This guest blog post was written by RDI consultant Cindy Bevier

waste-384790_1920Are you preparing your child to eventually live as independently as possible right now? Regardless of the extent of a child’s disability or his age, there is much we can do to help our children live up to their fullest potential. There are three areas that need focus for this to happen:  practical living skillsproblem solving skills, and self-awareness. Ignore any of these areas and the result is more dependence.

Related: Focusing on Quality of Life With ASD

Of the three areas mentioned above, acquiring some practical living skills is probably the least difficult for our children. All children eventually need to learn something about cooking, doing laundry, handling money,  and managing transportation, for starters. The best way to teach these skills to a child with special needs is to break any given skill down into small steps and progressively add to them. For example, with laundry, you can start by having your child put his dirty clothes into the hamper, then progress to sorting into colors, then on to loading the washer, transferring to the dryer, folding, etc. Cooking can start with pouring ingredients for very young children, then on to stirring, measuring, reading recipes, etc. Make a list of things you’d like your child to be able to do by the time she is 20, and then break down each skill into its component steps and start involving your child NOW at the level he is competent at. I’ve even assigned a “stick together like glue” weekend day, where the parent finds some way (however small) for their child to participate in everything  they do that day.

Please don’t “fall asleep” and wait until your child is 18 to start thinking about independence! Intentionally give your child practice NOW at life skills, problem solving, and encourage his self-awareness on a daily basis.

A crucial area to focus on is your child’s problem-solving abilities. You have to know what to do (or at least who to call) when you lose your keys, when you run out of something you need,  when you forget an item you need for class or work, when you forgot to do laundry and the shirt you wanted to wear is stinky, when you need to tackle a big mess in your kitchen! You can work on turning your child into a resourceful problem-solver at a very young age. Rather than rushing to fix a problem, let your child have a try. Intentionally create situations that require resourcefulness  so that your child gets practice. Even very young children can figure out how to reach something with a stick or a chair, how to find a shirt if mommy “accidentally” gives her a doll’s shirt, how to choose another crayon if the one you want is lost, etc. Model your own problem solving process out loud for your child- when the power goes out, talk about how whether you will find a flashlight or light candles or open windows and whether you think you should call a neighbor or the power company.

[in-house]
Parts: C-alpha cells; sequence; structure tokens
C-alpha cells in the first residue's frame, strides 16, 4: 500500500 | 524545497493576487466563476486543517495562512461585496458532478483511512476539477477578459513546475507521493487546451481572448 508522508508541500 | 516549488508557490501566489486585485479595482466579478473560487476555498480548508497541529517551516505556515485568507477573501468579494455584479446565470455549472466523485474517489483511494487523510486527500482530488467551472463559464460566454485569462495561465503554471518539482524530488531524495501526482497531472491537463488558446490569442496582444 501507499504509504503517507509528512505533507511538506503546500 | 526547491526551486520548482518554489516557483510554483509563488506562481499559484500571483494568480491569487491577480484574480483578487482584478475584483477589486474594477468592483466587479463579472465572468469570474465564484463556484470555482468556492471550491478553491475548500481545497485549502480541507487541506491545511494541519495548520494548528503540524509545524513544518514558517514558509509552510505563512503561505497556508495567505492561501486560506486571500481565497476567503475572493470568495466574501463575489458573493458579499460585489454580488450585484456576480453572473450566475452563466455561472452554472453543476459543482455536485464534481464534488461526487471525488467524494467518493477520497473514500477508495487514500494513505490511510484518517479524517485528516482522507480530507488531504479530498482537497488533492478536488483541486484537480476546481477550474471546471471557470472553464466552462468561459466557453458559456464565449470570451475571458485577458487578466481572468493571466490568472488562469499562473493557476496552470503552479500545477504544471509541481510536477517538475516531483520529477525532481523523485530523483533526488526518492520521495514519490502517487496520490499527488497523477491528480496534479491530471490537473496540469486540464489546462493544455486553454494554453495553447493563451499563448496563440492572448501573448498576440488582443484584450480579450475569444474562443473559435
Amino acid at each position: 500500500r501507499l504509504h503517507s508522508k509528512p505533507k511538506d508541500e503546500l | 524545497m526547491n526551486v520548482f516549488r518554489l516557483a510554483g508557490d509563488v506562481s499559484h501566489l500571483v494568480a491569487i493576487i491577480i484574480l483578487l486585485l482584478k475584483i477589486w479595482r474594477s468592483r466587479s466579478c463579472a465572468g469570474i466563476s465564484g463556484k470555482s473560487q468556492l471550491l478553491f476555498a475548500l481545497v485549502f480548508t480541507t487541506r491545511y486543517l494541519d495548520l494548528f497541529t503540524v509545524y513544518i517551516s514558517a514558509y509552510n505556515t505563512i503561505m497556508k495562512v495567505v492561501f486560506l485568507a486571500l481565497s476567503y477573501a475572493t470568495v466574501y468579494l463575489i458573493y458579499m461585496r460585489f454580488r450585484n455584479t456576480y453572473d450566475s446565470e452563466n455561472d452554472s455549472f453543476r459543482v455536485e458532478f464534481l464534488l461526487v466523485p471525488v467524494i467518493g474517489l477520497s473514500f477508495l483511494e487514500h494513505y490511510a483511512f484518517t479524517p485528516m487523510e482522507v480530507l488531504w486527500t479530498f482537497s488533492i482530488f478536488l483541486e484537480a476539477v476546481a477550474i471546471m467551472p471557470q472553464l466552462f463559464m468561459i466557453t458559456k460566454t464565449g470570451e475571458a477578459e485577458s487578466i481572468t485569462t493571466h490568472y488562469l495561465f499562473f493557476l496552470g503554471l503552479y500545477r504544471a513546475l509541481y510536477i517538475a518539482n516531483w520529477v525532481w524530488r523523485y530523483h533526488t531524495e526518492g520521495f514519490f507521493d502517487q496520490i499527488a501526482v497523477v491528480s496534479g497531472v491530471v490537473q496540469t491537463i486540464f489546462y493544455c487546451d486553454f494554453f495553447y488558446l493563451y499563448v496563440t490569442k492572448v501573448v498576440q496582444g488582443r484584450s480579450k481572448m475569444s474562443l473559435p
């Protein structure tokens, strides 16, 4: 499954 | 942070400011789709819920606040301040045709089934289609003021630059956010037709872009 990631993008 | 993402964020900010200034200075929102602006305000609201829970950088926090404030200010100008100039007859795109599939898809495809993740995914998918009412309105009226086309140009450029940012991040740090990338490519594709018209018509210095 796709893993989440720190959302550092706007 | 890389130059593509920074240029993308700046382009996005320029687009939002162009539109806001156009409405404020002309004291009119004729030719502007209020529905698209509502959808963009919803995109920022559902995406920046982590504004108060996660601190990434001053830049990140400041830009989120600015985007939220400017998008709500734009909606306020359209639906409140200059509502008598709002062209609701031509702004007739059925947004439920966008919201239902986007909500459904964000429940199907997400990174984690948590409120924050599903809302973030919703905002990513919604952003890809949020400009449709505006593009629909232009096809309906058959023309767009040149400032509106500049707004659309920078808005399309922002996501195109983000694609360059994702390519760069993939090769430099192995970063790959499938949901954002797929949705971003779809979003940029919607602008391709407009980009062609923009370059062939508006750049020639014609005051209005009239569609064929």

Finally, consider self-awareness. Success in school and in work depends on knowing when you are overwhelmed or confused, and being able to communicate your need for help or for a break. My son gets very upset by fire alarms at school; he copes by letting the teachers know he’d like a warning and by carrying some foam earplugs in his backpack. Knowing what she needs to function at her best will help your child communicate with others and make it easier to avoid or cope with stressful situations.

cindy_BevierCindy Bevier is the owner of Vistas Autism Consulting LLC, and an intern at the Integrative Autism Institute where she also serves as a Family Support Coordinator. She lives in Florida with her husband, teenage son, and yellow Lab Brandon.  It is her joy to help parents develop into confident guides for their children on the autism spectrum by using the tools and principles of Relationship Development Intervention (RDI®) and mindfulness.

 

 

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